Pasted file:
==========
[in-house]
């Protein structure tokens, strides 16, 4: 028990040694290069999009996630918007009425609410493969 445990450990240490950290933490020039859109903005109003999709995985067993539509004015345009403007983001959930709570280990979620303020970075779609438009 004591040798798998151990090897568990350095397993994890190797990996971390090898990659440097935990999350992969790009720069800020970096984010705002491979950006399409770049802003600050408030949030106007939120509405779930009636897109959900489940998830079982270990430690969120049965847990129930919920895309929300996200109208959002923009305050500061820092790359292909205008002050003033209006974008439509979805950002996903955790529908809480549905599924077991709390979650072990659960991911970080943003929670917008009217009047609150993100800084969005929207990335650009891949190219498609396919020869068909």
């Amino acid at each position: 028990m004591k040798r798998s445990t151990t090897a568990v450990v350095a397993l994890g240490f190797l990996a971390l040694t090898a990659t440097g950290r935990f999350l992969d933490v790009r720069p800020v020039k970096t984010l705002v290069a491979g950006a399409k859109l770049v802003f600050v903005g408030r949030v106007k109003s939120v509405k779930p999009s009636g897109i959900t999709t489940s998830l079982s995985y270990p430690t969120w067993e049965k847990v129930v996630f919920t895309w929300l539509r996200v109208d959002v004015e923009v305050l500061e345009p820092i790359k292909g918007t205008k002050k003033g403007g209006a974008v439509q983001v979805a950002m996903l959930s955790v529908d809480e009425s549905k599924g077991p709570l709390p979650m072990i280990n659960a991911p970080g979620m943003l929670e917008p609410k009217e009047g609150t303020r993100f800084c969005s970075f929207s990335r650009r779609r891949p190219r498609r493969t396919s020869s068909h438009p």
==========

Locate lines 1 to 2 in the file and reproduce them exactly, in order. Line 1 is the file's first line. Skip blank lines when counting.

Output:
[in-house]
């Protein structure tokens, strides 16, 4: 028990040694290069999009996630918007009425609410493969 445990450990240490950290933490020039859109903005109003999709995985067993539509004015345009403007983001959930709570280990979620303020970075779609438009 004591040798798998151990090897568990350095397993994890190797990996971390090898990659440097935990999350992969790009720069800020970096984010705002491979950006399409770049802003600050408030949030106007939120509405779930009636897109959900489940998830079982270990430690969120049965847990129930919920895309929300996200109208959002923009305050500061820092790359292909205008002050003033209006974008439509979805950002996903955790529908809480549905599924077991709390979650072990659960991911970080943003929670917008009217009047609150993100800084969005929207990335650009891949190219498609396919020869068909």